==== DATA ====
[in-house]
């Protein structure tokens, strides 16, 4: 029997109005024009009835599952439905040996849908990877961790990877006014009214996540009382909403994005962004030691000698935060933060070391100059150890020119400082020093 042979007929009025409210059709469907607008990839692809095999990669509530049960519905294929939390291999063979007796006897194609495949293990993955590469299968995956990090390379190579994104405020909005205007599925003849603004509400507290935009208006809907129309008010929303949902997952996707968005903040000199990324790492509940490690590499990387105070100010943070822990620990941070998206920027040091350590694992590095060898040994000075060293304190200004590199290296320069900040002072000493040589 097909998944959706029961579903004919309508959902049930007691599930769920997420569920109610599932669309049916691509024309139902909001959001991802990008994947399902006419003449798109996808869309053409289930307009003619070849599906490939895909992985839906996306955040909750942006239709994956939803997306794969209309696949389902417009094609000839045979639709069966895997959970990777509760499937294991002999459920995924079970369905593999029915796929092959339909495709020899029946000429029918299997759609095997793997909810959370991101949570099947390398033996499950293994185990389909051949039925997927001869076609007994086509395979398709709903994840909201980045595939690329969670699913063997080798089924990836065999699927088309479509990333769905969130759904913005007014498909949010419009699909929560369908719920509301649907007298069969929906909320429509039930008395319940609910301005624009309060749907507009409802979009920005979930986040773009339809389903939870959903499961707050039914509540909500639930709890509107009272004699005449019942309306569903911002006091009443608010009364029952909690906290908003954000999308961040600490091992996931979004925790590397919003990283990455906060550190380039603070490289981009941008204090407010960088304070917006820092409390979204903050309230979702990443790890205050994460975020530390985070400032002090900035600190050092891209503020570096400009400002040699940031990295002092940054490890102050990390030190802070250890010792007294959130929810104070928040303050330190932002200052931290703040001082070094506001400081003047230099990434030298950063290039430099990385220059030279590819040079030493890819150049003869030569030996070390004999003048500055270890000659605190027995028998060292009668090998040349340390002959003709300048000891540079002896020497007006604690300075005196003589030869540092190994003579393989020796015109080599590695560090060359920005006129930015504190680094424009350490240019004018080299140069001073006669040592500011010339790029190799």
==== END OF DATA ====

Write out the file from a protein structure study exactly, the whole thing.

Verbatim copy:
[in-house]
């Protein structure tokens, strides 16, 4: 029997109005024009009835599952439905040996849908990877961790990877006014009214996540009382909403994005962004030691000698935060933060070391100059150890020119400082020093 042979007929009025409210059709469907607008990839692809095999990669509530049960519905294929939390291999063979007796006897194609495949293990993955590469299968995956990090390379190579994104405020909005205007599925003849603004509400507290935009208006809907129309008010929303949902997952996707968005903040000199990324790492509940490690590499990387105070100010943070822990620990941070998206920027040091350590694992590095060898040994000075060293304190200004590199290296320069900040002072000493040589 097909998944959706029961579903004919309508959902049930007691599930769920997420569920109610599932669309049916691509024309139902909001959001991802990008994947399902006419003449798109996808869309053409289930307009003619070849599906490939895909992985839906996306955040909750942006239709994956939803997306794969209309696949389902417009094609000839045979639709069966895997959970990777509760499937294991002999459920995924079970369905593999029915796929092959339909495709020899029946000429029918299997759609095997793997909810959370991101949570099947390398033996499950293994185990389909051949039925997927001869076609007994086509395979398709709903994840909201980045595939690329969670699913063997080798089924990836065999699927088309479509990333769905969130759904913005007014498909949010419009699909929560369908719920509301649907007298069969929906909320429509039930008395319940609910301005624009309060749907507009409802979009920005979930986040773009339809389903939870959903499961707050039914509540909500639930709890509107009272004699005449019942309306569903911002006091009443608010009364029952909690906290908003954000999308961040600490091992996931979004925790590397919003990283990455906060550190380039603070490289981009941008204090407010960088304070917006820092409390979204903050309230979702990443790890205050994460975020530390985070400032002090900035600190050092891209503020570096400009400002040699940031990295002092940054490890102050990390030190802070250890010792007294959130929810104070928040303050330190932002200052931290703040001082070094506001400081003047230099990434030298950063290039430099990385220059030279590819040079030493890819150049003869030569030996070390004999003048500055270890000659605190027995028998060292009668090998040349340390002959003709300048000891540079002896020497007006604690300075005196003589030869540092190994003579393989020796015109080599590695560090060359920005006129930015504190680094424009350490240019004018080299140069001073006669040592500011010339790029190799």